The Beer Book to Get Buzzed About
on 06/10/11 at 4:39 pmBeer
“With the publication of The Oxford Companion to Beer, I thought it would be relevant to interview the editor, Garrett Oliver. Garrett is the brewmaster at Brooklyn Brewery and has been brewing beer professionally for over 20 years. The Oxford Companion to Beer has over 1,000 subjects and is the largest amount of knowledge about beer ever assembled in one book.”
JZ: How did you approach The Oxford Companion to Beer?
GO: When they first asked me to do this I said, “No way, I already have a busy job.” I didn’t want my whole life to disappear in to this project but my friends convinced me that I would be sorry later if I didn’t do it. I also thought that at the end of this process I would be a lot smarter from when I started, which is a good motivation.
JZ: How did you start the book?
GO: The start of it was developing the subject list. I started off with about 300 subjects and then I sent that list out to a bunch of brewers from around the world and they suggested ways to develop the list further. I asked that they send me their top 20 subjects that were not on the list. I worked with the beer community to build a list that covered almost everything. Then we brought on an advisory board of some of the top minds in beer from around the world.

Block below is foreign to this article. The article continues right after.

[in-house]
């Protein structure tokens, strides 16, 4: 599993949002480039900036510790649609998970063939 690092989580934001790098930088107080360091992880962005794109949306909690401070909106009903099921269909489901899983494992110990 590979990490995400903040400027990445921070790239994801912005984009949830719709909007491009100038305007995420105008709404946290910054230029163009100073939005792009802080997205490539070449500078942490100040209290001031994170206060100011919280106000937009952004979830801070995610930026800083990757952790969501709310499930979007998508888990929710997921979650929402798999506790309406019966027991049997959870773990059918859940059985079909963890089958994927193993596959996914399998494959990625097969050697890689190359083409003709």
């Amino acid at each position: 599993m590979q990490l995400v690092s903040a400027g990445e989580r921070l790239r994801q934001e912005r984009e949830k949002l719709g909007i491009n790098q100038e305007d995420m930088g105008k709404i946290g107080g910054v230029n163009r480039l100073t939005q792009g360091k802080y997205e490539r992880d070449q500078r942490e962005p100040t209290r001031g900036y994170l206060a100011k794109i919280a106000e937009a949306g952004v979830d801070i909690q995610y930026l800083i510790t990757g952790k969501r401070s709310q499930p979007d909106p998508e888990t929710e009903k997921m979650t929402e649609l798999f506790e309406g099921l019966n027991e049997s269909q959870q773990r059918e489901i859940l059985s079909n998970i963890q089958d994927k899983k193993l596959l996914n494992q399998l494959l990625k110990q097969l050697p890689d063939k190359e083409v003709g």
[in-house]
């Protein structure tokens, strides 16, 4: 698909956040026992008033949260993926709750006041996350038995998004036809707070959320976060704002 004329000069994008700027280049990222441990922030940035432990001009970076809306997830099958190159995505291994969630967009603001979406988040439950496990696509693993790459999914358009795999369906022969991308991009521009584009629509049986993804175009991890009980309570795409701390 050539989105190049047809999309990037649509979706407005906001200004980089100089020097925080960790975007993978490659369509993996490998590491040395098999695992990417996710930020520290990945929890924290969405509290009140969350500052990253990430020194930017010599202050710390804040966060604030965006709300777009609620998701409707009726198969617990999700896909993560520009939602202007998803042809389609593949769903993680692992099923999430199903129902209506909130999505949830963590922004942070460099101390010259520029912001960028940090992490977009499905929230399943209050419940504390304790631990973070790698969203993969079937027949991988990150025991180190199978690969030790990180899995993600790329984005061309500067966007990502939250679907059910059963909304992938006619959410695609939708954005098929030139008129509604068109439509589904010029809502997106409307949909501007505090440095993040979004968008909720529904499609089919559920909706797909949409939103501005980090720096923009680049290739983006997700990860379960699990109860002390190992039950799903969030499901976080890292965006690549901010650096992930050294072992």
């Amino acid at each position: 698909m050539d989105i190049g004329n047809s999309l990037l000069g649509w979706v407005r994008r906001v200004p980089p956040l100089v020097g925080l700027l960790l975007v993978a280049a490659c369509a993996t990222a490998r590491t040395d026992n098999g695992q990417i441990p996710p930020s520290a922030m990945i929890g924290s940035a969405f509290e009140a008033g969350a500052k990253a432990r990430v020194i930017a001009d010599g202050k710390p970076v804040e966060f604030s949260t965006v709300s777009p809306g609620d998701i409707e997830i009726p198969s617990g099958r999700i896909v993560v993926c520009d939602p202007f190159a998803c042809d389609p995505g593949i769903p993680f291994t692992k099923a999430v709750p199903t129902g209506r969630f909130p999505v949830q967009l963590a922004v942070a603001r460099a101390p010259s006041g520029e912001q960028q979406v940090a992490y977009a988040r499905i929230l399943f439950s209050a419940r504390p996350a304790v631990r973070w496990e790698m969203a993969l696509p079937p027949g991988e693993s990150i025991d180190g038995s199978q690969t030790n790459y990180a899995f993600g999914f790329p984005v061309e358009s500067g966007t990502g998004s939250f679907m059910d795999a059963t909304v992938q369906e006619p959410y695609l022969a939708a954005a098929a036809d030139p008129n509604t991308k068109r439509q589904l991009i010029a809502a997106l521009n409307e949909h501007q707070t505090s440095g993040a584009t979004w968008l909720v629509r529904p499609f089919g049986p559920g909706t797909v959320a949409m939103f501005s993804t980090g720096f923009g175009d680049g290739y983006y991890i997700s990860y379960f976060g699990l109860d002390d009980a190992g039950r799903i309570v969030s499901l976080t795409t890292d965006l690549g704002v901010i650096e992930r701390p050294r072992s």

JZ: You are one of the top minds in beer.
GO: The great thing about being an American is that we have a broad view. The Germans know a lot about German beer, but they don’t know a lot about other beers. In the United States we have one of the greatest brewing cultures in the world in part because we have our own culture and everyone else’s. That puts me in a great perch to look around the world. Brooklyn Beer is sold in 15 countries so we travel a lot and know everybody. We had 160 writers from over at dozen countries. The third part of the project was once we had our list of subjects we had to assign them to writers. After it was written it would come back to me and I would do editing which would range from something light to a complete rewrite. Over a long period of time the book starts to come together. At a certain point you look at it the way you look at a film. For example, Peter Jackson who directed Lord of The Rings. When you see the movie you think, “How can one guy possibly hold all this stuff in their head to the extent that they could make a movie?” What you find is that the director has an overarching vision but they can’t be there for every single thing. The imprint of the director is on everything I wrote or edited every single word in this book, but it’s really the collected knowledge of a large community of people from around the world.